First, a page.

Some researchers have long connected oral well-being with a variety of illness risk factors, including heart disease and Alzheimer's. Now, a group of dental scientists from the Columbia University College of Dental Medicine has published a report in the industry news source Journal of Dental Research, stating that pre-diabetes symptoms can be identified in the dentist's chair.
The study focused on the development of Type 2 diabetes, which is the form that develops later in life. Once known as "adult-onset" diabetes, this disorder has since experienced a significant increase in obese adolescents. The Columbia research initiative involved 530 individuals, all of whom exhibited at least one risk factor such as excess weight, high blood pressure or elevated cholesterol levels. A hemoglobin test, which measures the amount of insulin the body produces, was administered along with a periodontal examination of the participants' mouths.
Researchers were then able to diagnose a pre-diabetes condition by examining the number of periodontal "pockets," which are areas of the gum line that recede as bacteria spread, and the prevalence of missing teeth. According to Dr. Ira Lamster, one of the principal authors of the study, periodontitis is a precondition of Type 2 diabetes, and as such, needs to be monitored closely by dental care providers.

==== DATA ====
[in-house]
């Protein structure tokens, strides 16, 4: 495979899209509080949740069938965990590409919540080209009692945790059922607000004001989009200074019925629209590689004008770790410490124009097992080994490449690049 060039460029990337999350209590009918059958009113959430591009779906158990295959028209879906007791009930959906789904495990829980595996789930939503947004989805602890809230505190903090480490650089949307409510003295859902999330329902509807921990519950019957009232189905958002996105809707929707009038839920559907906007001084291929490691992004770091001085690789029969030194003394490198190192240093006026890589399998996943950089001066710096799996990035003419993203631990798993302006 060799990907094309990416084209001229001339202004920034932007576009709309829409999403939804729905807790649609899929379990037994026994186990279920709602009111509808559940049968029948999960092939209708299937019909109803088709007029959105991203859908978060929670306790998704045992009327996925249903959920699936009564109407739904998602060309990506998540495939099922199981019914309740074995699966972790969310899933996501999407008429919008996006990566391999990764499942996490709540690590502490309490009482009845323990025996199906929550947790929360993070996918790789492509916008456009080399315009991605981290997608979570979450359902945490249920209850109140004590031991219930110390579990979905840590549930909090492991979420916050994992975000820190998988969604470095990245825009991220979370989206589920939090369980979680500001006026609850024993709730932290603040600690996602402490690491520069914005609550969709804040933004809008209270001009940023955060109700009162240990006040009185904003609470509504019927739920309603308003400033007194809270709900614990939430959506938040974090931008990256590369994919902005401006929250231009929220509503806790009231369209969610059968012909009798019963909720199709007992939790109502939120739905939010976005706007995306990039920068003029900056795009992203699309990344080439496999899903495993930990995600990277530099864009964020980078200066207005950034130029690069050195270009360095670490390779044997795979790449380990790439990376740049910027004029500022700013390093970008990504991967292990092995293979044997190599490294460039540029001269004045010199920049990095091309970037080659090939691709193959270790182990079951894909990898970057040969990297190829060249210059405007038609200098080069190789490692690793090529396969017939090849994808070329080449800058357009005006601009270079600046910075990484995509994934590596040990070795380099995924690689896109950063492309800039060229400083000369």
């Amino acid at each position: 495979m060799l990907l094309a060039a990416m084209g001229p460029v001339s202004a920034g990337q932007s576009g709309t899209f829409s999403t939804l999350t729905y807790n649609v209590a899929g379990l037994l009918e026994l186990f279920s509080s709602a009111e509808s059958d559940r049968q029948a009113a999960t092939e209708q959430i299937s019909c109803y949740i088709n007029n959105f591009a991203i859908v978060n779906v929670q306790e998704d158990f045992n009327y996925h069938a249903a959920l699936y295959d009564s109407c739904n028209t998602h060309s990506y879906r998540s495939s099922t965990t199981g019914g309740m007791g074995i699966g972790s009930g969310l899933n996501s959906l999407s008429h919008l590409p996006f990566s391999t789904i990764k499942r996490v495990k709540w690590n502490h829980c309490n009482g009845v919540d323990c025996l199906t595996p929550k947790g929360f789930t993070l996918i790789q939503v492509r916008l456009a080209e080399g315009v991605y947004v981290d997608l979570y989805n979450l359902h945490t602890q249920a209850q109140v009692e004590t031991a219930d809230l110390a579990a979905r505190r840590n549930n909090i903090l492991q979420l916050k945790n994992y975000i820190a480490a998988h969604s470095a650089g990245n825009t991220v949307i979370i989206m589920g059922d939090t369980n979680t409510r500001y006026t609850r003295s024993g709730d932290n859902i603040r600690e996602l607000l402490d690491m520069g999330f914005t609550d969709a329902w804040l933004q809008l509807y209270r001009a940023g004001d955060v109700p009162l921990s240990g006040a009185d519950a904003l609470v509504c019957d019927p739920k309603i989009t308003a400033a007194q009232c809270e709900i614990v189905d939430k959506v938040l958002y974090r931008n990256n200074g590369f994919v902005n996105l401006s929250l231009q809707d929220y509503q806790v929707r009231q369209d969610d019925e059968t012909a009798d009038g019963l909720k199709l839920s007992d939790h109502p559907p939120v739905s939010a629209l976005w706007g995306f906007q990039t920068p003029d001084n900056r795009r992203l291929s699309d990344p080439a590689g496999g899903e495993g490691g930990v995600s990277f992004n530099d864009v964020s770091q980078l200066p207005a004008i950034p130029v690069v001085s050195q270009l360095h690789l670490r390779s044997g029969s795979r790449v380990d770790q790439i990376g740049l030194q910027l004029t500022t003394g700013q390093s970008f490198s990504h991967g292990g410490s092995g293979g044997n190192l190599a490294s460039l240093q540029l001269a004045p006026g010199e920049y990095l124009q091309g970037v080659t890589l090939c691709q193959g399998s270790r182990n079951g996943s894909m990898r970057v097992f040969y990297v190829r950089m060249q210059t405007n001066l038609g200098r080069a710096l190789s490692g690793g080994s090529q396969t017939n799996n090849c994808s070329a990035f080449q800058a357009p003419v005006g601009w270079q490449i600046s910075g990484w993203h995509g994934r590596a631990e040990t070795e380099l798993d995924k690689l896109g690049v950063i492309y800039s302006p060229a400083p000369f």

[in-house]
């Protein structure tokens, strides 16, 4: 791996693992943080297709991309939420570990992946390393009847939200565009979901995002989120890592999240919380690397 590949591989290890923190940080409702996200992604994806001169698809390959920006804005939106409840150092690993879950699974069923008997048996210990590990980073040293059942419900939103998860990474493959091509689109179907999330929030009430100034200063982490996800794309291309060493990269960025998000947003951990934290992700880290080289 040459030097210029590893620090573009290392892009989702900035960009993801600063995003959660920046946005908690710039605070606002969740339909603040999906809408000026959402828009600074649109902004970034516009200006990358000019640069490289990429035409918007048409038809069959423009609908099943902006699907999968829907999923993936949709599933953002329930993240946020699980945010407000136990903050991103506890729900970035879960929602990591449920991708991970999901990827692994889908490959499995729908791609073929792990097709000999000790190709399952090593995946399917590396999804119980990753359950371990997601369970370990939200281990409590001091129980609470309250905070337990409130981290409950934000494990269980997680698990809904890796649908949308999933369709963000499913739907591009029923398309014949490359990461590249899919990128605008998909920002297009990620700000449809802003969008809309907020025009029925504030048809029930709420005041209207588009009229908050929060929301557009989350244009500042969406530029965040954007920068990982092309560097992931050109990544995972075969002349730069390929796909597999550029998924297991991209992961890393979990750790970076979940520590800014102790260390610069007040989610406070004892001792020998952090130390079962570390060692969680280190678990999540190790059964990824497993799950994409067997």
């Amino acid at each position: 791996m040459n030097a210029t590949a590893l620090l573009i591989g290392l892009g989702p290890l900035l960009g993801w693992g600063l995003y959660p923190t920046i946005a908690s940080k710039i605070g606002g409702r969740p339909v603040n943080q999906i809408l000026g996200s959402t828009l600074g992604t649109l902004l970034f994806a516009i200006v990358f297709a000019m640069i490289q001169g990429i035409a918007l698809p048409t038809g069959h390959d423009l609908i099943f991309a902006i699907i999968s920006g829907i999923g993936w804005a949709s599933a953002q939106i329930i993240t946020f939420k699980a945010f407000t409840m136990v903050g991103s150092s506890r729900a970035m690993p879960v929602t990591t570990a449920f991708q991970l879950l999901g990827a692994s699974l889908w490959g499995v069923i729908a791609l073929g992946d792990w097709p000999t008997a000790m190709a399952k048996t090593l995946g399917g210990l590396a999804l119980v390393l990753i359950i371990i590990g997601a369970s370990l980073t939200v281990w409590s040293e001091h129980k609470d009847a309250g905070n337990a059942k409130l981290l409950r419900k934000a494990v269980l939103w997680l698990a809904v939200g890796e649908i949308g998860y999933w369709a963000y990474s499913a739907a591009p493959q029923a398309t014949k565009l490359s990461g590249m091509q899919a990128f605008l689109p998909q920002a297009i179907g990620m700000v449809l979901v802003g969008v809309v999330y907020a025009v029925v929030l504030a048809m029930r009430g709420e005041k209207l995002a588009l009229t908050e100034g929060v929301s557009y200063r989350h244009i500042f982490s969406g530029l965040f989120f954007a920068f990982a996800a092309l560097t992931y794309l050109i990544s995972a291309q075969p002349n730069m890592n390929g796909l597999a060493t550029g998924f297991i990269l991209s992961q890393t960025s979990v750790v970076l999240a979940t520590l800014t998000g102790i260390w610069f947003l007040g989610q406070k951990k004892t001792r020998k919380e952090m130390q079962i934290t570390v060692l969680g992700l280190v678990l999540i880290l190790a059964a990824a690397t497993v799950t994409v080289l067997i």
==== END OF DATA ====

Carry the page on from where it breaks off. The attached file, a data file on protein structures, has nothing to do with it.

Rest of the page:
"This study will hopefully become part of any routine dental checkup," Jeffrey Epstein, founder of the organization that helped fund the project, said in a press release. "Together with a hemoglobin A1c test, it will vastly improve the prevention of Type 2 diabetes."
In order to gain a better picture of their oral health situation, everyone should make regular appointments to see a gentle family dentistry professional to keep an eye out for any troubling conditions like gum disease.